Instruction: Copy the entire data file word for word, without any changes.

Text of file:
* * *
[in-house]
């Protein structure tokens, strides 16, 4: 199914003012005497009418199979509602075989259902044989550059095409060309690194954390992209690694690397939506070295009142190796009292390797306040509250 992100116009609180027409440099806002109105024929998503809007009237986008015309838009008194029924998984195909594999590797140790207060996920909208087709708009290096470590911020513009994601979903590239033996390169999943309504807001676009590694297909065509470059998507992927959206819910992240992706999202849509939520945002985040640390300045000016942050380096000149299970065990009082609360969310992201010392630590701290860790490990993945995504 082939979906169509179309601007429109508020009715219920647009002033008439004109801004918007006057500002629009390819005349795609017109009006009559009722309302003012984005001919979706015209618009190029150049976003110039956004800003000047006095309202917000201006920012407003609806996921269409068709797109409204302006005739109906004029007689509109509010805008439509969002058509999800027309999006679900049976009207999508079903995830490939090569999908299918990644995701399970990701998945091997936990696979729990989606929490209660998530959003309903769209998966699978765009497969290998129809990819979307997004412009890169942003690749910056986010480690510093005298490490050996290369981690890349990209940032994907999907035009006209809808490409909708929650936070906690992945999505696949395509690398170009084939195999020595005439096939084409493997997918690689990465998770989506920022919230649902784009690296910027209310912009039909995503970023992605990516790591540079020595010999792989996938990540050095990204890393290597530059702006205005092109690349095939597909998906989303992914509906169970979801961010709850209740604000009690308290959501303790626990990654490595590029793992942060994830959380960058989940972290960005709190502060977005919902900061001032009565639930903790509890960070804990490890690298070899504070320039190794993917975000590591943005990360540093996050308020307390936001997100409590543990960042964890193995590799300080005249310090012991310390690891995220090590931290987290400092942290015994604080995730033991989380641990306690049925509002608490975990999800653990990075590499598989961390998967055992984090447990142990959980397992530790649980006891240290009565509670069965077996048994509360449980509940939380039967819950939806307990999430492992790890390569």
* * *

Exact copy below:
[in-house]
């Protein structure tokens, strides 16, 4: 199914003012005497009418199979509602075989259902044989550059095409060309690194954390992209690694690397939506070295009142190796009292390797306040509250 992100116009609180027409440099806002109105024929998503809007009237986008015309838009008194029924998984195909594999590797140790207060996920909208087709708009290096470590911020513009994601979903590239033996390169999943309504807001676009590694297909065509470059998507992927959206819910992240992706999202849509939520945002985040640390300045000016942050380096000149299970065990009082609360969310992201010392630590701290860790490990993945995504 082939979906169509179309601007429109508020009715219920647009002033008439004109801004918007006057500002629009390819005349795609017109009006009559009722309302003012984005001919979706015209618009190029150049976003110039956004800003000047006095309202917000201006920012407003609806996921269409068709797109409204302006005739109906004029007689509109509010805008439509969002058509999800027309999006679900049976009207999508079903995830490939090569999908299918990644995701399970990701998945091997936990696979729990989606929490209660998530959003309903769209998966699978765009497969290998129809990819979307997004412009890169942003690749910056986010480690510093005298490490050996290369981690890349990209940032994907999907035009006209809808490409909708929650936070906690992945999505696949395509690398170009084939195999020595005439096939084409493997997918690689990465998770989506920022919230649902784009690296910027209310912009039909995503970023992605990516790591540079020595010999792989996938990540050095990204890393290597530059702006205005092109690349095939597909998906989303992914509906169970979801961010709850209740604000009690308290959501303790626990990654490595590029793992942060994830959380960058989940972290960005709190502060977005919902900061001032009565639930903790509890960070804990490890690298070899504070320039190794993917975000590591943005990360540093996050308020307390936001997100409590543990960042964890193995590799300080005249310090012991310390690891995220090590931290987290400092942290015994604080995730033991989380641990306690049925509002608490975990999800653990990075590499598989961390998967055992984090447990142990959980397992530790649980006891240290009565509670069965077996048994509360449980509940939380039967819950939806307990999430492992790890390569």